• Based on the UBS Real Estate Bubble Index, the following cities have the highest probability of the real estate bubble: Vancouver (Canada), London (U.K.), Stockholm (Sweden), Munich (Germany) and Hong Kong (China).

Currency risk

Depreciating foreign currency translates into a decrease in the value of shareholders. Based on the FX forecast, the UK has significant exposure to currency risk:

  • GBP is forecasted to depreciate to 1.54 from 1.25 in the next year.
  • CAD and CNY are expected to depreciate slightly. AUD is expected to remain stable.
  • JPY is expected to appreciate to 0.086 from 0.0097, which translates into higher shareholder value.

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Source: Bloomberg Terminal

Is there any difference in the type of REIT allocation?

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Source: Bloomberg Terminal

Vanguard Global Ex-US Real Estate ETF

  • The firm side of VNQI is significant allocation into diversified REITs, which decreases exposure to a single factor.
  • The weak part of VNQI is 29.72% allocation into retail, office, and industrial ETFs. The profitability of the mentioned REITs depends on job creation.

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Source: Bloomberg Terminal

  • Unemployment is expected to decrease in France, Australia, Canada, Germany, and Japan, which consists of more than 70%. Therefore, retail, office, and industrial REITs are expected to be stable.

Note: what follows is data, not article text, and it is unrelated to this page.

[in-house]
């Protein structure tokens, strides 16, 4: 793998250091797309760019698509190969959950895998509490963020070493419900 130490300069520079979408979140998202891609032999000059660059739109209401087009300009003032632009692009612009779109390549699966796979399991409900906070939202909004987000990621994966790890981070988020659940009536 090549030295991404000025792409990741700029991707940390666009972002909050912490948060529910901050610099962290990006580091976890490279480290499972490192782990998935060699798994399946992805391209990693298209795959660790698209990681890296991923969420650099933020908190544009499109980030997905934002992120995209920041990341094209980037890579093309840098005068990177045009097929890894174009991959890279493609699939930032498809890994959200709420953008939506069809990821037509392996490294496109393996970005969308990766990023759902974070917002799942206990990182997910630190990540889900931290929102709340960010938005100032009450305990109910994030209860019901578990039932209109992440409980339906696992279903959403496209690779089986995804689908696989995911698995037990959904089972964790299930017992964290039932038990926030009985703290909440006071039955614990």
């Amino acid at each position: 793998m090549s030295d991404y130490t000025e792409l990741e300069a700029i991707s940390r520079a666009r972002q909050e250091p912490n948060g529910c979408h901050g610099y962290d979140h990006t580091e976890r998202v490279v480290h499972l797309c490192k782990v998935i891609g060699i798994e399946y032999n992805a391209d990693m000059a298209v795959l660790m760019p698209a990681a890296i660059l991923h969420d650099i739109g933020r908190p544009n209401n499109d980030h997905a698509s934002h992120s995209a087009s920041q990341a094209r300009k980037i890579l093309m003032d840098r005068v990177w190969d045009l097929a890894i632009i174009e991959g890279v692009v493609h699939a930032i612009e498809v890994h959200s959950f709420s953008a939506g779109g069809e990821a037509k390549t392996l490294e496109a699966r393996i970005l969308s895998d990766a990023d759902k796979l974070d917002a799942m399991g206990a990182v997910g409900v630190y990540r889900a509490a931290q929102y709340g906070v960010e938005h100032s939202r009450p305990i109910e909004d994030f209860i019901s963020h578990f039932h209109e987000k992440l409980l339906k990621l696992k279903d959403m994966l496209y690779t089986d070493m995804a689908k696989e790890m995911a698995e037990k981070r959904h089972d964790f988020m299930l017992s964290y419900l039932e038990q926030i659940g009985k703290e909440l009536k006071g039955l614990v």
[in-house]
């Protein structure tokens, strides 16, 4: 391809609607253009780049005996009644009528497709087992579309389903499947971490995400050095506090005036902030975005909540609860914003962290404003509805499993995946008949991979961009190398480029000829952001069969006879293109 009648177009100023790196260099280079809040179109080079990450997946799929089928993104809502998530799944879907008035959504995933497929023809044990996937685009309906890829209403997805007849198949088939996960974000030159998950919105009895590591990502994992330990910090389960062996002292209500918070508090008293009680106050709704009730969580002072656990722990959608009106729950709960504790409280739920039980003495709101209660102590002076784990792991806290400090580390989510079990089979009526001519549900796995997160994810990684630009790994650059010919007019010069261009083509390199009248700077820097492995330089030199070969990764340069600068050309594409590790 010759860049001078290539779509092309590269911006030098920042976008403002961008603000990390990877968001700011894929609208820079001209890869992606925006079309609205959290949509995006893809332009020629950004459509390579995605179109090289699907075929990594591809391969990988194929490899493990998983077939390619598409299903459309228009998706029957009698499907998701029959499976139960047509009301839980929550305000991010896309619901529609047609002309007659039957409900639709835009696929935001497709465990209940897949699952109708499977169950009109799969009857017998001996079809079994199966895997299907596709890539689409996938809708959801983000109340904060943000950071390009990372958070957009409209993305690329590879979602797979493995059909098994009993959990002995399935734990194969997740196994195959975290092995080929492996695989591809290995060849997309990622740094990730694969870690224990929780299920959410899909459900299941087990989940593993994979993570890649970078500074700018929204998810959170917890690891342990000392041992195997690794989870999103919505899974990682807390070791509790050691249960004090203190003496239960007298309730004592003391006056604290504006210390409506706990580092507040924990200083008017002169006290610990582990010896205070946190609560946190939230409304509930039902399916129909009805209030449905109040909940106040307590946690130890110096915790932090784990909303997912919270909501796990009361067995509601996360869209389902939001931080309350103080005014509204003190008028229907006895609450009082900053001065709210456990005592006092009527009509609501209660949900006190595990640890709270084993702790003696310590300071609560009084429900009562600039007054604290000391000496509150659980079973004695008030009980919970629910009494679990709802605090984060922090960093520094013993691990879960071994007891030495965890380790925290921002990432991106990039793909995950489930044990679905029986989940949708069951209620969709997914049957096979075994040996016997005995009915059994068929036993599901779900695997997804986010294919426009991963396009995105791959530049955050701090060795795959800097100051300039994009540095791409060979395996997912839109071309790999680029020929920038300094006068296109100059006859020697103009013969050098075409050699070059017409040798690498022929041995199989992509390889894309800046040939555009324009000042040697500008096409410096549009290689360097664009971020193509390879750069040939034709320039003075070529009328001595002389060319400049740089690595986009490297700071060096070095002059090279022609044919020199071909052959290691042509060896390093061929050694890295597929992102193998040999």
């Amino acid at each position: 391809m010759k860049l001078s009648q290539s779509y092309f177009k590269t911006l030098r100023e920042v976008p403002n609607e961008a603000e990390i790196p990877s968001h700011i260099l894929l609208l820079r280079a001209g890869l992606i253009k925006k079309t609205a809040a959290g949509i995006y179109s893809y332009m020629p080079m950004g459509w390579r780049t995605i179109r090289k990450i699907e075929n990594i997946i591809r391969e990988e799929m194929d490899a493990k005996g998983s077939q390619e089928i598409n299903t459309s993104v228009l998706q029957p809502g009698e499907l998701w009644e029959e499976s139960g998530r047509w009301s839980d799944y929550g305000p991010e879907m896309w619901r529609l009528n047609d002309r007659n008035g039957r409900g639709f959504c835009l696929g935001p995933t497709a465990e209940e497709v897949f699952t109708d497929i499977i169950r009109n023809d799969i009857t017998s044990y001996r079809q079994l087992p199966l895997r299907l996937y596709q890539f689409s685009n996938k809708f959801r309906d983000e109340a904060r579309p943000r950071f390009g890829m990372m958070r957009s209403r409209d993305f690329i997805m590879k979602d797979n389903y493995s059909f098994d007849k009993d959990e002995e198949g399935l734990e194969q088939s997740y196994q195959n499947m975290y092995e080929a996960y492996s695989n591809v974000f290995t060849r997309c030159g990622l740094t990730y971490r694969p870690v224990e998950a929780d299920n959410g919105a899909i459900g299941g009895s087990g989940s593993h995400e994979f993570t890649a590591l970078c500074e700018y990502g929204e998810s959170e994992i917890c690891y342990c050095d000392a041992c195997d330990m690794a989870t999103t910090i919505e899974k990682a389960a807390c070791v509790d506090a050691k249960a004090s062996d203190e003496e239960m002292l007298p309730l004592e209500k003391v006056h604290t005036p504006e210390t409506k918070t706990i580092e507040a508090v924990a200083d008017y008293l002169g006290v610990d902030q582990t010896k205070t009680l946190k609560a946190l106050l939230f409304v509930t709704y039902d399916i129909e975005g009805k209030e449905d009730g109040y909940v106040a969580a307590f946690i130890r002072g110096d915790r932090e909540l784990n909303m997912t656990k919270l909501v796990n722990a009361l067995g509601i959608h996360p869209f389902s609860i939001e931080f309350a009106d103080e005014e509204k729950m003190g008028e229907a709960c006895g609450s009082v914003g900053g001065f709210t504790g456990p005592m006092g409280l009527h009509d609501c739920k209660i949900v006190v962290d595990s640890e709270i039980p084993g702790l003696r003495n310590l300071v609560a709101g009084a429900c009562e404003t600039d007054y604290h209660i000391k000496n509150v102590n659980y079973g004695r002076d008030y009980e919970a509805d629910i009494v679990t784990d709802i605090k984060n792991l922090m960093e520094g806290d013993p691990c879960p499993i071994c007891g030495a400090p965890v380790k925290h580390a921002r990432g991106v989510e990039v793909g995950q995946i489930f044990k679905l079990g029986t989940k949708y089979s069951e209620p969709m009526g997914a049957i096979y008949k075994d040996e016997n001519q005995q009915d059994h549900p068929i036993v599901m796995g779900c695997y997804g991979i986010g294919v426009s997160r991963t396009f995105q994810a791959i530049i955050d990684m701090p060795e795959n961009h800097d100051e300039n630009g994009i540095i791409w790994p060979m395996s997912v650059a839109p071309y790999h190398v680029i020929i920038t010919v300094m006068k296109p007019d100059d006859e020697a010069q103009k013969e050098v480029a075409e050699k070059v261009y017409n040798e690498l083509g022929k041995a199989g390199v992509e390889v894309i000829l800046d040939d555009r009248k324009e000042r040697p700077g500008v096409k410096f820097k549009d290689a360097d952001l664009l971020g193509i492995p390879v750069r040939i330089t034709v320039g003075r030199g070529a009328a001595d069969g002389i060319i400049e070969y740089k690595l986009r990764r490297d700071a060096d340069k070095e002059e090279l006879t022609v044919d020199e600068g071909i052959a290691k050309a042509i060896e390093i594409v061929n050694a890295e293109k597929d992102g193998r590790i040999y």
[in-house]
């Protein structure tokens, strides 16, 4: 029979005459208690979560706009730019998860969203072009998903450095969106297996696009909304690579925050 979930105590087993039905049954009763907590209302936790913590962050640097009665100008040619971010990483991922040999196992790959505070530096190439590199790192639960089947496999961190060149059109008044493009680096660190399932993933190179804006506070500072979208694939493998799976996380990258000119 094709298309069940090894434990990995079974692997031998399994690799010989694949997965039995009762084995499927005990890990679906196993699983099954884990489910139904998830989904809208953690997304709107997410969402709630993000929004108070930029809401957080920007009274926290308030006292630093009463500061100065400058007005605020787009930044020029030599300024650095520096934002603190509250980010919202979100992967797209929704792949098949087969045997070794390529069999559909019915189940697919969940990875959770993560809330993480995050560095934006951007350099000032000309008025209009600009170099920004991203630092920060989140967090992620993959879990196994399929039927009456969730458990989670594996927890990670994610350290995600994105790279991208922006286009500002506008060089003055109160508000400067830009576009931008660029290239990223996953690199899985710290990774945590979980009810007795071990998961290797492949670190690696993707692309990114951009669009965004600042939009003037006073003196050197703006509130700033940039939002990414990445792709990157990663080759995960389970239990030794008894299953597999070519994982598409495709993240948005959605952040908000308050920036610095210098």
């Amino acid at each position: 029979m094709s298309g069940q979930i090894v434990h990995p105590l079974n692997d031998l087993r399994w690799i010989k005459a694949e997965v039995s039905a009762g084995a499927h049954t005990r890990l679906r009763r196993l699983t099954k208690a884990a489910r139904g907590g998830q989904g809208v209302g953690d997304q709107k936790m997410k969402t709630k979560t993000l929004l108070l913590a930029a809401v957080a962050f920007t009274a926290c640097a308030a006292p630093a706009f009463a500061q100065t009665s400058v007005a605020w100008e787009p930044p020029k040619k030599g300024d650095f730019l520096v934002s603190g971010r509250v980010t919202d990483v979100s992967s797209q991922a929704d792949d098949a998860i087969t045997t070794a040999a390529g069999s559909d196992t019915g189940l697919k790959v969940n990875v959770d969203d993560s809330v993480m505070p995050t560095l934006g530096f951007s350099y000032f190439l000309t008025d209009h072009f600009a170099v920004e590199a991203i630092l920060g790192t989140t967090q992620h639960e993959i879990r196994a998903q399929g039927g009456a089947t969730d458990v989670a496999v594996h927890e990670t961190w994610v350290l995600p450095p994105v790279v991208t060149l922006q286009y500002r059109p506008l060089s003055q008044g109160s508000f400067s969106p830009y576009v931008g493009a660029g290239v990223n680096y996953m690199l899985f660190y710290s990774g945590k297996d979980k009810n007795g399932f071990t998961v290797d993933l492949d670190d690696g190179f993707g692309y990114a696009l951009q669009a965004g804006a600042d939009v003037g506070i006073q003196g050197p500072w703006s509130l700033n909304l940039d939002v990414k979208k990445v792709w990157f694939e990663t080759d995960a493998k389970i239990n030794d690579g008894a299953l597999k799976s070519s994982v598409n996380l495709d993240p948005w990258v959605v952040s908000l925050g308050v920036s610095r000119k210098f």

iShares U.S. Real Estate ETF

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Source: Bloomberg Terminal

  • In light of the lowering unemployment rate, REITs are expected to continue to perform well for the next two years.

Which markets are projected to perform better going forward?

Investors who want exposure to real estate should choose the iShares U.S. Real Estate ETF (US market) over the Vanguard Global Ex-US Real Estate ETF (international market) for the following reasons:

  1. For the last year, the iShares U.S. Real Estate ETF performed better and was in line with the SPDR 500 ETF Trust.
  2. The International real estate has a significantly higher risk because of the anticipated real estate bubbles in the UK, Canada, China, and Australia.
  3. Investment in U.S. markets eliminates currency risk, which is expected to decrease the value of the Vanguard Global Ex-US Real Estate ETF shareholders.
  4. US REITs specializing in a single industry are projected to continue good performance based on the increased employment forecasts.
  5. Markets expect an increase in interest rates this December, which is expected to improve the performance of U.S. REITs even more.

Disclosure: I/we have no positions in any stocks mentioned, and no plans to initiate any positions within the next 72 hours.

I wrote this article myself, and it expresses my own opinions. I am not receiving compensation for it (other than from Seeking Alpha). I have no business relationship with any company whose stock is mentioned in this article.